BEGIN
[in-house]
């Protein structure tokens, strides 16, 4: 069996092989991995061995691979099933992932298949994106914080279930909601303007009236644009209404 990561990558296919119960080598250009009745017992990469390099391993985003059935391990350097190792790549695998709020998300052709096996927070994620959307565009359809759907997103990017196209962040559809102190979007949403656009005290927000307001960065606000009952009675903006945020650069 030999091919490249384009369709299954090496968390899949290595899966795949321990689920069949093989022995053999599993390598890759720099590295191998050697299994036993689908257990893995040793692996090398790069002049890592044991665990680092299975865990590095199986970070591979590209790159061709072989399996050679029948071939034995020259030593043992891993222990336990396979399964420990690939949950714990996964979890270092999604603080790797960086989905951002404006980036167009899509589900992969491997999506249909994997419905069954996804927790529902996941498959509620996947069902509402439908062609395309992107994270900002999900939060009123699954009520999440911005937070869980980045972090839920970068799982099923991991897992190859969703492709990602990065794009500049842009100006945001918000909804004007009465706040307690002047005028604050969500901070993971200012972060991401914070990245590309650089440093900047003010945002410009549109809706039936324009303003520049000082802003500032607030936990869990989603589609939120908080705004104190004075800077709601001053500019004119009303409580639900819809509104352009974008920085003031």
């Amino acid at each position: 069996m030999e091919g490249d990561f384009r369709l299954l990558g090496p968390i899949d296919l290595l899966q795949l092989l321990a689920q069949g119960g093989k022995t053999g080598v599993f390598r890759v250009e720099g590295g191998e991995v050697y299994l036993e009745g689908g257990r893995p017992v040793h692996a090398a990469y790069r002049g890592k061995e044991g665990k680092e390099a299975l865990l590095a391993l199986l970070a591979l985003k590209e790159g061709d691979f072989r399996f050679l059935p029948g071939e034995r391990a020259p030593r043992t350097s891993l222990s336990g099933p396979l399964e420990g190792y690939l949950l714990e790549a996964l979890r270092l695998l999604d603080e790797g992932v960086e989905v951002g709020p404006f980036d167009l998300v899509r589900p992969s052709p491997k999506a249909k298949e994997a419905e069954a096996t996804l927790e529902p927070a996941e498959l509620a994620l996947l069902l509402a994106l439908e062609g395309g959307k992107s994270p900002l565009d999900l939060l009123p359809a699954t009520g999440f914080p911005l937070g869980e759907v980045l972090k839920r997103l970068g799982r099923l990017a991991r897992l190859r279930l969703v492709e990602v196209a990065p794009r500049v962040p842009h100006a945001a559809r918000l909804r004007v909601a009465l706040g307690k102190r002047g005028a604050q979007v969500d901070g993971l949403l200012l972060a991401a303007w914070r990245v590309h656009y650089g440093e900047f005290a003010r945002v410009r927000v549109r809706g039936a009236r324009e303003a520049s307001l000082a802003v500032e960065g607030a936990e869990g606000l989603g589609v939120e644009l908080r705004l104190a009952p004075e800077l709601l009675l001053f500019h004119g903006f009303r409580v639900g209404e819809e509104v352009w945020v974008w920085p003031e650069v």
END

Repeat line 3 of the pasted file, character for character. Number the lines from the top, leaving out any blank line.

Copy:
């Amino acid at each position: 069996m030999e091919g490249d990561f384009r369709l299954l990558g090496p968390i899949d296919l290595l899966q795949l092989l321990a689920q069949g119960g093989k022995t053999g080598v599993f390598r890759v250009e720099g590295g191998e991995v050697y299994l036993e009745g689908g257990r893995p017992v040793h692996a090398a990469y790069r002049g890592k061995e044991g665990k680092e390099a299975l865990l590095a391993l199986l970070a591979l985003k590209e790159g061709d691979f072989r399996f050679l059935p029948g071939e034995r391990a020259p030593r043992t350097s891993l222990s336990g099933p396979l399964e420990g190792y690939l949950l714990e790549a996964l979890r270092l695998l999604d603080e790797g992932v960086e989905v951002g709020p404006f980036d167009l998300v899509r589900p992969s052709p491997k999506a249909k298949e994997a419905e069954a096996t996804l927790e529902p927070a996941e498959l509620a994620l996947l069902l509402a994106l439908e062609g395309g959307k992107s994270p900002l565009d999900l939060l009123p359809a699954t009520g999440f914080p911005l937070g869980e759907v980045l972090k839920r997103l970068g799982r099923l990017a991991r897992l190859r279930l969703v492709e990602v196209a990065p794009r500049v962040p842009h100006a945001a559809r918000l909804r004007v909601a009465l706040g307690k102190r002047g005028a604050q979007v969500d901070g993971l949403l200012l972060a991401a303007w914070r990245v590309h656009y650089g440093e900047f005290a003010r945002v410009r927000v549109r809706g039936a009236r324009e303003a520049s307001l000082a802003v500032e960065g607030a936990e869990g606000l989603g589609v939120e644009l908080r705004l104190a009952p004075e800077l709601l009675l001053f500019h004119g903006f009303r409580v639900g209404e819809e509104v352009w945020v974008w920085p003031e650069v």